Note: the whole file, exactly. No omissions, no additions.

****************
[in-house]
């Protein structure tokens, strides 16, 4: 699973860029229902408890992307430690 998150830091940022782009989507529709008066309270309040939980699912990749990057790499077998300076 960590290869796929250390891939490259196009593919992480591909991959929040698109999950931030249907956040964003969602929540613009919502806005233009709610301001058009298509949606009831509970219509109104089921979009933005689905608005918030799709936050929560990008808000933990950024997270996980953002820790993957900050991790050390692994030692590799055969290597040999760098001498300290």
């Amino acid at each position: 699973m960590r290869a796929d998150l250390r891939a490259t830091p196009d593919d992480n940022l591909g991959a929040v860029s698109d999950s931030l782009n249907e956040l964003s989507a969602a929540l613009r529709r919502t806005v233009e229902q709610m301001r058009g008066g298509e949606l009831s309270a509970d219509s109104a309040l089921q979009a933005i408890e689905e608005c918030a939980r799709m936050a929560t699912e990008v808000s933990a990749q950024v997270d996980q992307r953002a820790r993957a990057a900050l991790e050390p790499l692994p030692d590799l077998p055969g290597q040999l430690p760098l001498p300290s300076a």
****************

[in-house]
């Protein structure tokens, strides 16, 4: 699973860029229902408890992307430690 998150830091940022782009989507529709008066309270309040939980699912990749990057790499077998300076 960590290869796929250390891939490259196009593919992480591909991959929040698109999950931030249907956040964003969602929540613009919502806005233009709610301001058009298509949606009831509970219509109104089921979009933005689905608005918030799709936050929560990008808000933990950024997270996980953002820790993957900050991790050390692994030692590799055969290597040999760098001498300290």
């Amino acid at each position: 699973m960590r290869a796929d998150l250390r891939a490259t830091p196009d593919d992480n940022l591909g991959a929040v860029s698109d999950s931030l782009n249907e956040l964003s989507a969602a929540l613009r529709r919502t806005v233009e229902q709610m301001r058009g008066g298509e949606l009831s309270a509970d219509s109104a309040l089921q979009a933005i408890e689905e608005c918030a939980r799709m936050a929560t699912e990008v808000s933990a990749q950024v997270d996980q992307r953002a820790r993957a990057a900050l991790e050390p790499l692994p030692d590799l077998p055969g290597q040999l430690p760098l001498p300290s300076a």